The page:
Empire of Trade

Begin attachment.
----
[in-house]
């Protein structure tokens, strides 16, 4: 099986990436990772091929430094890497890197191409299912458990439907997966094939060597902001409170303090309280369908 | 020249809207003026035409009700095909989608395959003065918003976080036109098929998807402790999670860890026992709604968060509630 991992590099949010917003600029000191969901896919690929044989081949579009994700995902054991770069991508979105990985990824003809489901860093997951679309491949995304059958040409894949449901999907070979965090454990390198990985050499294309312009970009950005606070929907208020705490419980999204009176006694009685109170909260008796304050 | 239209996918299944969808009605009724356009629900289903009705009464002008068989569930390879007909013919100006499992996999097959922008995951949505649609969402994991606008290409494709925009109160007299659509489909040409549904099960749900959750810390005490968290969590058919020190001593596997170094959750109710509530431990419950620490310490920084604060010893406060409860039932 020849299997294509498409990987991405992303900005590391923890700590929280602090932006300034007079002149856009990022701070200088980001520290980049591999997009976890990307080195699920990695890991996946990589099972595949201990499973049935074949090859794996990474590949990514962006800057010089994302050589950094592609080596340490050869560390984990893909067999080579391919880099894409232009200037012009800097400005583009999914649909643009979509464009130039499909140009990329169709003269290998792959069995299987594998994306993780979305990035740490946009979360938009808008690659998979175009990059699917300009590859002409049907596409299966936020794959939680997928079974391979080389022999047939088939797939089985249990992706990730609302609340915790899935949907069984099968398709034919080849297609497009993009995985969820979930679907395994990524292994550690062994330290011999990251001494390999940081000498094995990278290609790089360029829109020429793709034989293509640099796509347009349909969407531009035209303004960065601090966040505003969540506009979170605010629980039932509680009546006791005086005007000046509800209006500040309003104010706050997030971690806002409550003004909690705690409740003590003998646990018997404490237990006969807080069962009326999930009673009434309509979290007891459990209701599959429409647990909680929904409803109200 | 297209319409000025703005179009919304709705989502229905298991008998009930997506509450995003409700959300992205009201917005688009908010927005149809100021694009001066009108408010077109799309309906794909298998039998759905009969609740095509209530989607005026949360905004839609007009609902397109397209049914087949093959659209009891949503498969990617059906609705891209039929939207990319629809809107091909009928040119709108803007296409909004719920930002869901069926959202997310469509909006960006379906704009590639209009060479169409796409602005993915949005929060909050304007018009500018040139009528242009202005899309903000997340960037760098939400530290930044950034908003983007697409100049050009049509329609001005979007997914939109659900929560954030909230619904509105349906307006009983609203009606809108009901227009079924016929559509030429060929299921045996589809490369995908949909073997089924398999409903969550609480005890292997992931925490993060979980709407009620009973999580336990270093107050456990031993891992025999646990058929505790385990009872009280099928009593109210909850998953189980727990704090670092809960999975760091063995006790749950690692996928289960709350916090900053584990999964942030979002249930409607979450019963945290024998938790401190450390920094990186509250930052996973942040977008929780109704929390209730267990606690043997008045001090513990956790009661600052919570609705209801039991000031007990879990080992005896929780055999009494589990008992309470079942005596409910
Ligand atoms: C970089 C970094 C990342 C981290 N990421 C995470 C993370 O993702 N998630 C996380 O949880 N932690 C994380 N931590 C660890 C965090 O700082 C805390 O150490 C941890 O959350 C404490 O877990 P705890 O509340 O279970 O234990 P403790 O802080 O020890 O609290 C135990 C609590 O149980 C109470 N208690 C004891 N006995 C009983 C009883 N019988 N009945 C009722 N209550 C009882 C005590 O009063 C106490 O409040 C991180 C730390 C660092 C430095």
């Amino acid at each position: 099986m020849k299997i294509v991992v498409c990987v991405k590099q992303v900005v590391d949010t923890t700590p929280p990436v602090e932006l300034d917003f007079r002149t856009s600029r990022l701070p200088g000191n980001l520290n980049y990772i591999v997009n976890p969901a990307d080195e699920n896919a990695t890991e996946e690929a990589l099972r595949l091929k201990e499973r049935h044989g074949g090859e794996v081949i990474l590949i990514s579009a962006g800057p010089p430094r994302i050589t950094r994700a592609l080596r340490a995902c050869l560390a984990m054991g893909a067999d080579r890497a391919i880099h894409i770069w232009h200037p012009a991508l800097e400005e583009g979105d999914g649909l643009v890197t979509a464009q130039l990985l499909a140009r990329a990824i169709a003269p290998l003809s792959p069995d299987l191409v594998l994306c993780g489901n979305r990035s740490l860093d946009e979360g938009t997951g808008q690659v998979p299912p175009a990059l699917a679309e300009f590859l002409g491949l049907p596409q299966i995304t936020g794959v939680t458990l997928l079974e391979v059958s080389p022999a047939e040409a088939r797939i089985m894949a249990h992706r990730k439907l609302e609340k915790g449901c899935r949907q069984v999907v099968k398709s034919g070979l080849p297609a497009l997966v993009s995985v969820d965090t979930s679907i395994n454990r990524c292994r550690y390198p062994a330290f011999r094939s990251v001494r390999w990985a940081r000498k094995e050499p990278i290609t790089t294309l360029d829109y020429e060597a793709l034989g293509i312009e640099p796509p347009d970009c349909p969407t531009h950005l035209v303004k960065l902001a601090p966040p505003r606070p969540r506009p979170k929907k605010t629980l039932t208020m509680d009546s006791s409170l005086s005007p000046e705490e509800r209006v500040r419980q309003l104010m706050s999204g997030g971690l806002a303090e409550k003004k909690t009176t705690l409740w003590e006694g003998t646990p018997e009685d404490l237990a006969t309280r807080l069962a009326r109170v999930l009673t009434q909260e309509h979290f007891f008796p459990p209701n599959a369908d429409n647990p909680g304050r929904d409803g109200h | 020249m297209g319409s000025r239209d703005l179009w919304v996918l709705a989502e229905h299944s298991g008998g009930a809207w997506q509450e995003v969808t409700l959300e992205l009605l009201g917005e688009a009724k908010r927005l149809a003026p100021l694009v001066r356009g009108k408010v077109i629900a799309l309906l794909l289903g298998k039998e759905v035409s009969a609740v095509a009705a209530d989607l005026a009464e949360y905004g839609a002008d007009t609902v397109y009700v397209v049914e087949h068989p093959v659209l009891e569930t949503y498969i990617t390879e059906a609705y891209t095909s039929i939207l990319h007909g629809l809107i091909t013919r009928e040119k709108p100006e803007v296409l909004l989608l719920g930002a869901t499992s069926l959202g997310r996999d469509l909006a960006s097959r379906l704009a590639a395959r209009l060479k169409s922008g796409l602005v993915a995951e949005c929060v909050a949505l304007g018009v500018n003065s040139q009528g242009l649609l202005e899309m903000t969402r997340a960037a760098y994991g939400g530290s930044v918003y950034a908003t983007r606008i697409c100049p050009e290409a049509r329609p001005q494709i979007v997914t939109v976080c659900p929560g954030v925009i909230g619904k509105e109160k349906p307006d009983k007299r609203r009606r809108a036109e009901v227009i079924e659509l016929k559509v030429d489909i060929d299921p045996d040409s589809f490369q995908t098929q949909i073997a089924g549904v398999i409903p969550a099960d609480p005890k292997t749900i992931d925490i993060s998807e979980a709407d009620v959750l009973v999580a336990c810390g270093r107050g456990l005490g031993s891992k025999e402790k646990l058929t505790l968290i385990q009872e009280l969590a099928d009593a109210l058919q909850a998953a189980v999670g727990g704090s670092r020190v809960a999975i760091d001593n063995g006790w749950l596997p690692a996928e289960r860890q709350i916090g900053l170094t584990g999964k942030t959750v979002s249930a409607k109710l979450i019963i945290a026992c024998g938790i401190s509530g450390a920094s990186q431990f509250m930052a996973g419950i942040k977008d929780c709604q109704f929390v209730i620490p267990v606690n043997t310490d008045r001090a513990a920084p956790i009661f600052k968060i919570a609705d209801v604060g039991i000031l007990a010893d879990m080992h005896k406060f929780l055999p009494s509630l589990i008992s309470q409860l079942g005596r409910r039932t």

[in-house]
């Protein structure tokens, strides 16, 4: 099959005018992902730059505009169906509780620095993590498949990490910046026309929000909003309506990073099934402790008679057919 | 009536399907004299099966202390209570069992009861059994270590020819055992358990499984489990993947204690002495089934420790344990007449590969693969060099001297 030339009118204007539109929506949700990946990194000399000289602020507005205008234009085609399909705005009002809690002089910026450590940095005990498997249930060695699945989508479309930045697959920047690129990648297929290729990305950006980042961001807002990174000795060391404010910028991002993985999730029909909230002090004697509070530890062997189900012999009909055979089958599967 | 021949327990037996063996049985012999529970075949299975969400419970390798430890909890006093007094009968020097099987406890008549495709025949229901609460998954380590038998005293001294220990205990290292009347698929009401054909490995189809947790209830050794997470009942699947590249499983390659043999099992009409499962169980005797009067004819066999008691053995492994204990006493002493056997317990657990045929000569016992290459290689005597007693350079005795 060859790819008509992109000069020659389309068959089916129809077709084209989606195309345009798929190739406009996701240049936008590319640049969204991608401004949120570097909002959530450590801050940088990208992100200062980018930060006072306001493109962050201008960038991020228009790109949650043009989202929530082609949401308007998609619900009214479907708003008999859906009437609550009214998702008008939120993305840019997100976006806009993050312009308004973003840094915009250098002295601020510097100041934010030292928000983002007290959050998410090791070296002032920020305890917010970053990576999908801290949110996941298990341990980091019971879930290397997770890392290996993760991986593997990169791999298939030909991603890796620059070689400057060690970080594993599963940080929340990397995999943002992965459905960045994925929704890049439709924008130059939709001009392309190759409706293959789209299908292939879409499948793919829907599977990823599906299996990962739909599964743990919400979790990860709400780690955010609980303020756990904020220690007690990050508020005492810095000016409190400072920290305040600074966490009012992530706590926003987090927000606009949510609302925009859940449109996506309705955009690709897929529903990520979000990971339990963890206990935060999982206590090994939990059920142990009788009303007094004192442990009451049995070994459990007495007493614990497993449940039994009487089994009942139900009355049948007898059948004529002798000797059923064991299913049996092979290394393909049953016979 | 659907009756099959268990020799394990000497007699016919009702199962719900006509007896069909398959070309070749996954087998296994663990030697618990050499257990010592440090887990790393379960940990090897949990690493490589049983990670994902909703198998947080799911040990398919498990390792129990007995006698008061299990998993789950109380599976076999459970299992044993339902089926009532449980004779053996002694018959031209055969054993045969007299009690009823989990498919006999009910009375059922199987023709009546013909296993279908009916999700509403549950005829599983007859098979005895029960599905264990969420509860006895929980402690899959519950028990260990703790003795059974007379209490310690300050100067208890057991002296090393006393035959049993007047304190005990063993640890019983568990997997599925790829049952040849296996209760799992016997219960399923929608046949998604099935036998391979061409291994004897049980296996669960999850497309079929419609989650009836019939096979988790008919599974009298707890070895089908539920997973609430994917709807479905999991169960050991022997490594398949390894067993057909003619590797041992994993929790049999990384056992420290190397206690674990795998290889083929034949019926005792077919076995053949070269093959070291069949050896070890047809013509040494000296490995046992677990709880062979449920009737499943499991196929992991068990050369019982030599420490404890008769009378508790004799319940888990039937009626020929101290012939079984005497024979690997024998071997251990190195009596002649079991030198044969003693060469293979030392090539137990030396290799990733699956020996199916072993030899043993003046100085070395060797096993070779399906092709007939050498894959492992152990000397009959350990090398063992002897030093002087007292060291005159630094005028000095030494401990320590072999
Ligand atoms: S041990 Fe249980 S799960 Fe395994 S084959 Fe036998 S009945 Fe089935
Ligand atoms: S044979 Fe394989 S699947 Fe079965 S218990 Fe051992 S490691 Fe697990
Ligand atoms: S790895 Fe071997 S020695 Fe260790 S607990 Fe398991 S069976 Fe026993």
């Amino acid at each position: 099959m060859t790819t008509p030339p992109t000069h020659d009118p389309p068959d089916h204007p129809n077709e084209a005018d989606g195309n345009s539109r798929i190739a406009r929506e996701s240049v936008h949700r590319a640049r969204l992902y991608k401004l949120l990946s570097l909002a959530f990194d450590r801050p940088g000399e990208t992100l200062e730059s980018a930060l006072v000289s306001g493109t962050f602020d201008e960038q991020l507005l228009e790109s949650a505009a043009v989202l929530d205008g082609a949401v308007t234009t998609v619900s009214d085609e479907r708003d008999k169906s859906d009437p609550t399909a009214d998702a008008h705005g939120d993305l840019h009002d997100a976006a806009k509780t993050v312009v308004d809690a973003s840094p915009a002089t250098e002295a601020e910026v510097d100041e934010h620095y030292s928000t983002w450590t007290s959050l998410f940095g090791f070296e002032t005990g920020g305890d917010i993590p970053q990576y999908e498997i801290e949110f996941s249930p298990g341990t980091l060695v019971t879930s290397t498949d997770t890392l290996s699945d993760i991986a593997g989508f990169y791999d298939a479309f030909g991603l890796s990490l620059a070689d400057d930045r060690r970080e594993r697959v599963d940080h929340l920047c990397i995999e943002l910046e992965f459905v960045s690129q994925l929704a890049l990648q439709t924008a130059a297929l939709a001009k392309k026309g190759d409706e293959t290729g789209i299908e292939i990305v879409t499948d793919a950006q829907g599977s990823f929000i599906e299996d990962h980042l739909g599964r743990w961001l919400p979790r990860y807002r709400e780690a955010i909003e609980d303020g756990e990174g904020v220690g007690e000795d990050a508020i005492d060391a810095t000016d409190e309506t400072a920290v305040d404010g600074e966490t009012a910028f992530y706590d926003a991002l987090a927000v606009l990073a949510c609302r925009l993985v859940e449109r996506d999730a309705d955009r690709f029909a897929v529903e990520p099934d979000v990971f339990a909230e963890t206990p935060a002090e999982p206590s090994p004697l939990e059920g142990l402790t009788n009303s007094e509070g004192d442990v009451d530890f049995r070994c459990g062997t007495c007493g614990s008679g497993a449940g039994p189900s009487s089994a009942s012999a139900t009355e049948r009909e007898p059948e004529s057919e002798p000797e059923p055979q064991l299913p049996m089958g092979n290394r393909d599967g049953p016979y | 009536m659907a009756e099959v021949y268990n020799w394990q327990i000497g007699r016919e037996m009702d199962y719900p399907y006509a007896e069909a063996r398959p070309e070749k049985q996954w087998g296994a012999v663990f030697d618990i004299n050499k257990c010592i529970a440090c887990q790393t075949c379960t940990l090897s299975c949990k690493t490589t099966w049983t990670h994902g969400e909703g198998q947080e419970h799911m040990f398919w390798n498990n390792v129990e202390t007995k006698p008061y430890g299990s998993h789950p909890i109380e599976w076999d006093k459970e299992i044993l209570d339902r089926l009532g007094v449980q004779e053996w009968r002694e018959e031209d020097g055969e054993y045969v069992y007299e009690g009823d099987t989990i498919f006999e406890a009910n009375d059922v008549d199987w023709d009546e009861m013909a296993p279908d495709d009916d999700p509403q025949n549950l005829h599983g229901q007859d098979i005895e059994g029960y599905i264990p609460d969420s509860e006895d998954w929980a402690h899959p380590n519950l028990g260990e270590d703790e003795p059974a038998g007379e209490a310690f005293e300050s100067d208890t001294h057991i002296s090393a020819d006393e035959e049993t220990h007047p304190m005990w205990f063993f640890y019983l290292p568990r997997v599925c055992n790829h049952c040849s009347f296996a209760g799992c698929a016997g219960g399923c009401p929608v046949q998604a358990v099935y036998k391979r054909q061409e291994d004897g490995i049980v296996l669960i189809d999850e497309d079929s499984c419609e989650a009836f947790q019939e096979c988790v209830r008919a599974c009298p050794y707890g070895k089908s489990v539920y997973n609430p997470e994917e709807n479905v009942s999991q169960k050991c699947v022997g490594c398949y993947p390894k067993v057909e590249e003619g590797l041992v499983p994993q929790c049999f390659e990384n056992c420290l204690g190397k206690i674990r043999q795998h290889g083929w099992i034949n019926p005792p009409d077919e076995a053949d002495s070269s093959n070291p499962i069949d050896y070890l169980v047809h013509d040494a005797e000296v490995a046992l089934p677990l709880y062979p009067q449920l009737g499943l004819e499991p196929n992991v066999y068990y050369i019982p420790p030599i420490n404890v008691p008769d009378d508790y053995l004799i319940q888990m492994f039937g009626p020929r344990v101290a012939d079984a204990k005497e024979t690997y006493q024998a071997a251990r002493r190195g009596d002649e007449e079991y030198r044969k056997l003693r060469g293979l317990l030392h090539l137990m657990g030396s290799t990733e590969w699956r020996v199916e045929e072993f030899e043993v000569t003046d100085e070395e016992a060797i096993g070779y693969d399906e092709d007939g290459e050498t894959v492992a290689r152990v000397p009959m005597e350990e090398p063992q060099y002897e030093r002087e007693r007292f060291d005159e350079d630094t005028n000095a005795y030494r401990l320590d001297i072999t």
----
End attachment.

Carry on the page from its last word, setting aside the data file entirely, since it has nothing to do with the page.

SIX hundred years ago, in 1405, the Chinese imperial fleet set out on its first voyage to explore and trade with the world. The logistics of the enterprise remain unparalleled in maritime history - 27,000 men aboard 317 ships. The most impressive vessels were the treasure ships, built of hardwood, 130 metres long and 50 metres wide; by the side of them, Columbus’s 28-metre long Santa Maria, in which he reached the Americas, would have looked like a dinghy, and he had only three ships and 270 men. The ships had hulls with multiple watertight compartments for buoyancy, nine masts, and 12 gigantic sails made of bamboo slats rather than woven cloth; the slats could be angled like venetian blinds, which enabled the ships to sail in winds unusable by western craft. They carried trade and tribute goods and supplies; aboard was a massive complement of bureaucrats, merchants, interpreters, astrologers, priests, cooks, doctors, marines - soldiers trained to operate at or from sea. The fleet had been assembled on the orders of the Yongle Emperor Zhu Di, who had recently usurped the dragon throne. He wanted to legitimise his claim, and re-establish the prestige and influence associated with China in the Tang dynasty, which had been lost during the period when the Mongols invaded and ruled most of China. The political motive for the maritime expedition was to enlist states in an imperial tribute system that increased the domestic prestige of the emperor, since China considered itself the centre of the world with its emperor the ruler of tian xia (all under heaven).